10:00What would you expect a Girl Scout, who wants to be a teacher, to choose as a community service project to earn her Silver Award? You’d expect them to plan a project to help students. That’s just what 14-year-old Destiny Herrington has done.
Destiny recently bridged to be a Senior Girl Scout Troop 296 which meets at Glen Burnie Baptist Church. She is completing her Silver Award by organizing a school supply drive to provide filled backpacks for students at Richard Henry Lee Elementary School when they go back to school this fall.
Destiny attended Richard Henry Lee and it’s where she first became involved with Girl Scouts. She will enter Glen Burnie High School as a freshman this fall and has her sights set on attending college to be a teacher.
“I love kids,” she said. “I know that if I’m a teacher, I can make a child’s future a lot better.”
Destiny said she organized the school supply drive to give back to her community. “There’s less fortunate kids whose parents don’t have enough money who can’t get the right materials they need for a great education,” she said.
Destiny said that once or twice each week, she collects and organizes the donations to pack them into backpacks. Destiny makes a list of what she needs to supplement the donations and her mom Michelle Herrington drives her to Walmart to go shopping. She pays for the school supplies with cash donations she’s received. To date, she has 48 stuffed backpacks that each contain: two folders, two composition books, a pencil case or box, two glue sticks, 8- to 10 pencils, a dry erase marker, two erasers, a pencil sharpener, a box of washable markers, a box of crayons, a box of colored pencils, scissors and a personal package of tissues. Destiny has a separate box of donated items that aren’t on her backpack list that also will be donated to Richard Henry Lee.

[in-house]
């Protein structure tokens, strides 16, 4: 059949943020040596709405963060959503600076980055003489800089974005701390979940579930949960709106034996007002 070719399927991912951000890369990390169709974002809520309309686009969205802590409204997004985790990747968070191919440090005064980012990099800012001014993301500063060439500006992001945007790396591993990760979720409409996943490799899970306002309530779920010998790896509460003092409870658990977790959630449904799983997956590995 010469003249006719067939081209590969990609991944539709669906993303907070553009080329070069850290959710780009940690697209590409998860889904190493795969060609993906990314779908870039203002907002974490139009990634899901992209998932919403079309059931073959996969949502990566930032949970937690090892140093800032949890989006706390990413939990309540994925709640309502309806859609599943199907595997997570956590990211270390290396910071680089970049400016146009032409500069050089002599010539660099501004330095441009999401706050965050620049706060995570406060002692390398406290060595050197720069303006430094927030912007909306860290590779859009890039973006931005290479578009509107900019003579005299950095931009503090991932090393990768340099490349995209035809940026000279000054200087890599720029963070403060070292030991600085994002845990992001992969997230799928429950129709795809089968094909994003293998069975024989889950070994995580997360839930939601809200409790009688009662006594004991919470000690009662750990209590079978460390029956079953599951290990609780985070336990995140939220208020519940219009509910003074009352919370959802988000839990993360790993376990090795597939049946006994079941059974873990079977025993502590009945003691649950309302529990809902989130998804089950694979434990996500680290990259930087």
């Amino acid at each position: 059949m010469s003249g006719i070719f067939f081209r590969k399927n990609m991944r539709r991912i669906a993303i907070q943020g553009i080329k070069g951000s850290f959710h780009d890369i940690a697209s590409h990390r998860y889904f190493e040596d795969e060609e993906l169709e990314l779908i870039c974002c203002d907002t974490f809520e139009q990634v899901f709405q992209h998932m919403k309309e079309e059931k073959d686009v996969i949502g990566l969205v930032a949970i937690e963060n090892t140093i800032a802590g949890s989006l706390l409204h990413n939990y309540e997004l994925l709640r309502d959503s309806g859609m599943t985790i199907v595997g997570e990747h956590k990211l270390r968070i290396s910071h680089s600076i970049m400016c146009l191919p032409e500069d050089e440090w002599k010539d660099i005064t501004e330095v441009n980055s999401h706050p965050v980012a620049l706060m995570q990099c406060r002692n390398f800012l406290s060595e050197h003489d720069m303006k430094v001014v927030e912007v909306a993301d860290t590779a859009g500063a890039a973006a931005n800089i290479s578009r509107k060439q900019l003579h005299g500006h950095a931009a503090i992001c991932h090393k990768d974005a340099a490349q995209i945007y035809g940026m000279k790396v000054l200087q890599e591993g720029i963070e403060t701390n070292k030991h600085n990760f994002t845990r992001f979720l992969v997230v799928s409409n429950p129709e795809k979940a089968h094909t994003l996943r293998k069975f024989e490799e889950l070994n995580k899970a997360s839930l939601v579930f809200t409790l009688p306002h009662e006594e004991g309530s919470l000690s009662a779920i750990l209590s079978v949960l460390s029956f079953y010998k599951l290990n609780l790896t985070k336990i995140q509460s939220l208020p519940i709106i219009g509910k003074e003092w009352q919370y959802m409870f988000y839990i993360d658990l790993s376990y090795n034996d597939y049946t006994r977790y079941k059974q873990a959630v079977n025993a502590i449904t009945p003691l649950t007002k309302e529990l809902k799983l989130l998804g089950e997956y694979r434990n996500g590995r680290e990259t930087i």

Girl Scouts have the opportunity to earn Bronze, Silver and Gold Awards. Bronze awards are group projects that teach Junior Girl Scouts how to work as a team. Girl Scouts can choose to work on the Silver Award individually, or as a group. Most Girl Scouts that pursue the Silver Award on their own spend at least 50 hours on their community service project. They are encouraged to identify a community problem and then develop an action plan to rectify it. The Gold Award is the highest honor a Girl Scout can earn.
Destiny joined Girl Scouts as a Brownie. Her mom also participated as an assistant leader. It’s also where she met her best friend, Kennedy Cole. Kennedy, who lives in Crofton, is also working on her Silver Award. She’s collecting school supplies to ship to Nicaraguan students.
Destiny said her troop membership ranges from 10 to 14 girls and they’ve stayed together in the same troop since they joined Girl Scouts. Her favorite badges were the zip line badge and “Make Your Own Badge,” which is a badge the Girl Scouts design themselves. Destiny designed her badge around bullying. It’s a topic close to her heart. She was a bullying victim until she took Taekwondo lessons and earned her green belt.
Her favorite activities are biking, swimming, camping and spending time with her friends. Destiny’s family spends most weekends camping in Pennsylvania. Destiny set up collection bins for donations at the campground and her fellow campers have generously supported the project.
She also volunteers at the campground to earn Girl Scout service hours by helping organize bingo games, crafts and other fun activities for fellow campers. Destiny is looking forward to starting high school. “I’m kind of excited, kind of nervous,” she admits. And just what you’d expect from a future teacher – Destiny said “I love going to school.”
Donations to help Destiny complete her project can be dropped off at the offices of Dr. Surya P. Mundra, 8021 Ritchie Hwy Ste 202, Pasadena, MD 21122. Cash donations can be donated through her “GoFundMe” page.